5. Development of Effective Culturally Competent Interventions

Food choices are affected by culturally mediated health beliefs and by popular food classifications. Some Hispanic groups uniquely classify food based on factors constructed from sensory data and based on intrinsic qualities of the foods and their balance in the human body, such as “hot-cold,” and “male-female” [38]. In many Hispanic cultures, factors such as the person’s gender or reproductive status, or whether the food is classified as “safe” (foods that don’t make one sick), “tonic” (thought to be good for one’s health), or “dangerous” (thought to be potentially unhealthy, depending on the time of day when they are consumed) often dictate the consumption or avoidance of foods. Examples of this are found in the traditional Spanish sayings “la naranja en la mañana es oro, en la tarde plata, y en la noche, mata” (oranges are gold in the morning, silver in the afternoon, and deadly at night), or “ajo, cebolla, y limón y déjate de inyección” (garlic, onion, and lemon, and forget all medicines), or in the beliefs that, if consumed at certain times, or in certain combinations, some foods will stick to a child’s stomach and cause empacho, or that failure to satisfy antojos (food cravings) by pregnant women may cause harm to the unborn baby [28].

6. Heterogeneity of the Hispanic Population

Much of the information about the health status of ethnic minorities in the United States has treated Hispanics as a single, monolithic population, without exploring the variation by ethnic ancestry [39]. However, when these differences are examined, Hispanics emerge as a highly heterogeneous group, with differences in health-care service utilization and medical outcomes associated with their country of origin, preferred language, and length of time living in the United States [39]. To develop effective treatment interventions for this population it is imperative to acknowledge the enormous cultural, linguistic, acculturative, economic, and educational diversity of the Hispanic population, and focusing on “Hispanic foods,” is far from sufficient to make an intervention “culturally appropriate.” The examples abound: most dietary change interventions targeting Hispanics focus on corn as a staple food, but while corn is the chief staple food in Mexican culture, it plays a negligible role in many Caribbean and South American cultures, whose nutritional cornerstones are cassava, rice, and plantains [40, 41]. Culturally tailored interventions often ignore the heterogeneity of the Spanish language. For example, the inclusion of “choclo” (a uniquely Argentinian term for corn) in the Spanish version of the Diabetes Prevention Program (DPP) [42] food guide was most likely puzzling to participants of Mexican origin, for whom “choclo” is a thick-soled shoe, and corn is called “elote” or “maiz.”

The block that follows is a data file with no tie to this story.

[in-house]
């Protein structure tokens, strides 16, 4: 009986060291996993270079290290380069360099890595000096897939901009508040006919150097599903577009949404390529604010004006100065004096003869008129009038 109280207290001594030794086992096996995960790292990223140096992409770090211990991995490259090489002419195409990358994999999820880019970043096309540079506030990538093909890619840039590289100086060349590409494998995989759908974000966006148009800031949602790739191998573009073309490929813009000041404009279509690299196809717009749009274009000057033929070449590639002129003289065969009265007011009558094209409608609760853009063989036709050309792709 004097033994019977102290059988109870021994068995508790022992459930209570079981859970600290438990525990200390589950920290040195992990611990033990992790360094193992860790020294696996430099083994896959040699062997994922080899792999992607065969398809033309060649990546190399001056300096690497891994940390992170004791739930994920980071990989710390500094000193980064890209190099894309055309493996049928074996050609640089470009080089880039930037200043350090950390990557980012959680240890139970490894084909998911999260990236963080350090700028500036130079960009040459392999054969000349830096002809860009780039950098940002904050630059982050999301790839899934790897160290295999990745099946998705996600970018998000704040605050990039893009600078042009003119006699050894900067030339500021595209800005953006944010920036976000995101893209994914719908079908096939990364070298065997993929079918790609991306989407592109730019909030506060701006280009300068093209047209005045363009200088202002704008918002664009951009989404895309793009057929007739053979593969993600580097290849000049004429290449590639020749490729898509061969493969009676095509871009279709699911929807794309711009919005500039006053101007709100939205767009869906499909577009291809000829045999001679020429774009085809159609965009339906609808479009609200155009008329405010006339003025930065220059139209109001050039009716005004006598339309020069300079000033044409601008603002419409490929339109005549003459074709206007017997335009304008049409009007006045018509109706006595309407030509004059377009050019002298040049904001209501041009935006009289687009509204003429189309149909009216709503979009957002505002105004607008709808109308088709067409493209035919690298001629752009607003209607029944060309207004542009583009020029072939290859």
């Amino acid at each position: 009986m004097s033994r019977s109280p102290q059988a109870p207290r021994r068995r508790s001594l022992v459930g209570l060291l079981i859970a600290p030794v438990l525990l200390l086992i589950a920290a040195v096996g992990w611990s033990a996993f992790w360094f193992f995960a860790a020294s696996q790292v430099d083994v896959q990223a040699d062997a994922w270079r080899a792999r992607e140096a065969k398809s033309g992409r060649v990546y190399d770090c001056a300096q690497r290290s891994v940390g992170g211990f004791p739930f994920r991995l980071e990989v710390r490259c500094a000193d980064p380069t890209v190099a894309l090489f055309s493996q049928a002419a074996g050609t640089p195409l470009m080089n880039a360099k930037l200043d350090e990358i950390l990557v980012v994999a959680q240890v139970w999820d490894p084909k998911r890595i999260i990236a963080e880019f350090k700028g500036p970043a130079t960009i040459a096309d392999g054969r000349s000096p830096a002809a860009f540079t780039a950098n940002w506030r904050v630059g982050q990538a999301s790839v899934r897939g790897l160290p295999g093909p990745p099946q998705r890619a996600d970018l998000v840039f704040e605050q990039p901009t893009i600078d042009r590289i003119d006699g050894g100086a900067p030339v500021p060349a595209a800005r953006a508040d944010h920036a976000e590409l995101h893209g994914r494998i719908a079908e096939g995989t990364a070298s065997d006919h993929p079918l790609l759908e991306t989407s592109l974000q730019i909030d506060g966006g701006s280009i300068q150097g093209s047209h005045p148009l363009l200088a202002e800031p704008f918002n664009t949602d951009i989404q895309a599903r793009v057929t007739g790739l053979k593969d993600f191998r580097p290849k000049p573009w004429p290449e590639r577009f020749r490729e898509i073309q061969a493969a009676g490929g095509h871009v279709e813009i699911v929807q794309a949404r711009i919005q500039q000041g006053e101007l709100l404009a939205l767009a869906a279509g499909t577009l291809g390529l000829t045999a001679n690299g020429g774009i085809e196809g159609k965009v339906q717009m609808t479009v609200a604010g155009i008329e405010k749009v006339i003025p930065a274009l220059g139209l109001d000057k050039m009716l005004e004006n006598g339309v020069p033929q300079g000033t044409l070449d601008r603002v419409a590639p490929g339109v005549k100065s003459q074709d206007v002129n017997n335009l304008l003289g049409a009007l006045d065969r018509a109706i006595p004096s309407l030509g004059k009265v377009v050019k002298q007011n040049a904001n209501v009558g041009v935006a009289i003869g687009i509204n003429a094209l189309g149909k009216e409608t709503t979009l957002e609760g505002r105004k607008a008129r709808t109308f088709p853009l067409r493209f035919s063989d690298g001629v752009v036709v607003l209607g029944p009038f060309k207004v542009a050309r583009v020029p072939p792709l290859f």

7. Problems with Dietary Assessment Tools

Food frequency questionnaires (FFQs) are an important part of weight loss research. Because these tools depend on a predetermined list of food items, they reflect the dietary habits of the population for which they were developed [43]. While efforts have been made to adapt existing instruments to assess the dietary intake of Hispanic populations, some of the assumptions made for specific food items are far off the mark for different cultural groups. For example, the widely used Spanish version of the Block questionnaire [44] groups under a single line item four largely dissimilar food items (“tacos, burritos, enchiladas, tamales”) whose only common element is their popular classification as “Mexican foods.” This would be akin to an FFQ that combines under a single line item “French fires, hamburger, meatloaf, pancake, macaroni and cheese” based on the fact that they are all considered “American foods.” To assess consumption of corn tortillas, this culturally adapted version of the Block FFQ makes “four tortillas in one day” the highest possible choice ignoring the fact that, on the average, Mexican adults report a mean daily intake between 300 and 400 g of corn tortillas, which translates into approximately 8 to 18 tortillas per day [45, 46]. Highly Anglocentric weight loss interventions that make dietary recommendations that are so far removed from the actual practice of the target population and that ignore the cultural significance of key food items, are likely to be met with skepticism and may result in poor participant retention rates.